Kai Althoff’s installations, videos and drawings often involve invented stories whose subjects, such as collective consciousness, music and lifestyle, play a crucial part. While Althoff’s work seems extreme at first glance, and, in its unconventionality, barely accessible to the viewer, its ‘70s aesthetic, grants immediate access. For all their underlying absurdity, Althoff’s scenarios never appear implausible.
By Efi Michalarou
Photo: MoMA Archive
Kai Althoff’s exhibitions or large-scale installations seem meticulously orchestrated, complete with their own preordained failures and contradictions, showcasing the artist’s absolute control over every detail. They are topian spaces of a sort in which such immersion equals intimacy. “Kai Althoff: and then leave me to the common swifts” at MoMA is his first major monographic exhibition at a U.S. institution in more than a decade. On the exhibition are on show 200 works, including painting, sculpture, collage, drawing, photography, environments, and sound, many of them from 75 public and private collections are displayed in an immersive environment designed by the artist. Born in Cologne in 1966, Kai Althoff attended a high school that emphasized arts and crafts, and went to art school but did not graduate. He is mostly self-taught. In his early years he participated in that city’s art and music demimonde, co-founding a band called Workshop. He became friends Michael Krebber and Cosima von Bonin, with whom he has collaborated on projects, and he has made antic, underground-style films with the sculptor Isa Genzken. The exhibition arranged by the artist himself. “The Museum of Modern Art granted me all freedom in using the gallery’s space and the Museum’s profound resources to present my work in the manner that I deem appropriate at this time of its existence and my life” writes Kai Althoff in the press release on the retrospective. But he adds that his confidence is “terrifyingly wobbling”, that there is “no reason really why my things are exhibited in a museum and others are not”. The exhibition is not a classical retrospective with works displayed in chronological order. Althoff deconstructed work groups, painting series, and installations from 30 years, recombined them, and enriched them with found objects important to him, ceramics, fabrics, feathers, jewelry. He leaned some of his most well-known paintings on the wall, and didn’t even unpack others. In this convoluted arrangement, it is often hard to tell what is a found piece and what is an artwork.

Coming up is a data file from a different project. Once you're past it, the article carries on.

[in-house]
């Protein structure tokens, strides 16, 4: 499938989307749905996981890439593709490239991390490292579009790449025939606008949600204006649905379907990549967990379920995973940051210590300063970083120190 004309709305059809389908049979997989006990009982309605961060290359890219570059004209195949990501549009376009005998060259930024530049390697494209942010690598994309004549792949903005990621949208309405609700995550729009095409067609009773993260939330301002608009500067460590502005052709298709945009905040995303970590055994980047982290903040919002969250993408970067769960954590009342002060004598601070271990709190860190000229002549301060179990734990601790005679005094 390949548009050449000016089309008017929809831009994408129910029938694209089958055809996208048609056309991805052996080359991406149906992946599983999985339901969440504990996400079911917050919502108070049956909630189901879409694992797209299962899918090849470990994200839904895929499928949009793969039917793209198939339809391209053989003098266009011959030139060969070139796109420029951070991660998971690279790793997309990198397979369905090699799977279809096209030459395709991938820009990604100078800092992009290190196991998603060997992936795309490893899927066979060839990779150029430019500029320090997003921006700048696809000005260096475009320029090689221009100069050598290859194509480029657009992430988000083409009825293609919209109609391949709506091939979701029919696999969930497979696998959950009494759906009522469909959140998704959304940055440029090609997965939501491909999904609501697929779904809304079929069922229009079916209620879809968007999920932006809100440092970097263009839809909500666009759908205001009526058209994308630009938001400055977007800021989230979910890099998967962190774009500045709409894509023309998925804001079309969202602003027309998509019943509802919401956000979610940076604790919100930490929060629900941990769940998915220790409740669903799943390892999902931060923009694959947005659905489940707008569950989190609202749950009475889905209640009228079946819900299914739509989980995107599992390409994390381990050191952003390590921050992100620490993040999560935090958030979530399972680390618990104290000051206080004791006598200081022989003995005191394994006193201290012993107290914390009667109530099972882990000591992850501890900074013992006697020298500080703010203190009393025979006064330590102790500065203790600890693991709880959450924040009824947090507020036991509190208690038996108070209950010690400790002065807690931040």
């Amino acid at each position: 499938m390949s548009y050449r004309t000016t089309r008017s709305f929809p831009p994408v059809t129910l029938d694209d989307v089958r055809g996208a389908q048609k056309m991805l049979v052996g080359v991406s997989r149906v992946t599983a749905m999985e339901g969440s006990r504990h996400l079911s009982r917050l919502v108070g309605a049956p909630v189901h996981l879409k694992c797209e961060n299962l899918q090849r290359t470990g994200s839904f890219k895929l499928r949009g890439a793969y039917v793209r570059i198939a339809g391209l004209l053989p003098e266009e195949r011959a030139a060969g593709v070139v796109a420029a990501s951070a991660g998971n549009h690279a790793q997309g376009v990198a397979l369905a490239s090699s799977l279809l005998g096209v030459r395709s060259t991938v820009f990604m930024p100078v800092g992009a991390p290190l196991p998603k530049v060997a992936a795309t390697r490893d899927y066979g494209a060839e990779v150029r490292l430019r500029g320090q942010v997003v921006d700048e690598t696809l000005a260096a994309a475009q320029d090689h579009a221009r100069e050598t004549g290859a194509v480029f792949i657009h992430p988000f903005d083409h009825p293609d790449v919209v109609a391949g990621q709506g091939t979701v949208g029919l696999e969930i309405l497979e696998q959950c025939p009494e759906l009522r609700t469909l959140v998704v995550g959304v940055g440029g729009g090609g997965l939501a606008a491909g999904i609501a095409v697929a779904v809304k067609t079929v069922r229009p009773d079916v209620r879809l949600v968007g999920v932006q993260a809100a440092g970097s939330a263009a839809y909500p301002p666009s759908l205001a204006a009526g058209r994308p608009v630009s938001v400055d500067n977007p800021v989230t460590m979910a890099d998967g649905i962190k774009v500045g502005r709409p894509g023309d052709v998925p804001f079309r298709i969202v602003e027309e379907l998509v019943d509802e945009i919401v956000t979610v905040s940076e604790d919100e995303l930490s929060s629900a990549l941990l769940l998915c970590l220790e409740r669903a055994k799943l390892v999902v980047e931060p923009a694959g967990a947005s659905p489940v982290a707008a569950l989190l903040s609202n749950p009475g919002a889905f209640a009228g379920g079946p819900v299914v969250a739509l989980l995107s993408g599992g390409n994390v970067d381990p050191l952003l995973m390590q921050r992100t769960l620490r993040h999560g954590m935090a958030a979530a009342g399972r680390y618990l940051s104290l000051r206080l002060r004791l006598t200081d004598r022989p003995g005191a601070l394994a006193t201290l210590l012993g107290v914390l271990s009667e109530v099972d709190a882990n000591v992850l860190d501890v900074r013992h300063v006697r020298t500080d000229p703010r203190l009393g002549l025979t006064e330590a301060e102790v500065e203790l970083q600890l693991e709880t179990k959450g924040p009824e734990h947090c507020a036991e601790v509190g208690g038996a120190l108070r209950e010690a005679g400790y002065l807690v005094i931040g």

Info: Curators: Kai Althoff, Laura Hoptman, and Margaret Ewing, The Museum of Modern Art, 11 West 53 Street, New York, Duration: 18/9/16-22/1/17, Days & Hours: Mon-Thu & Sat-sun 10:30-17:30, Fri 10:30-20:00, www.moma.org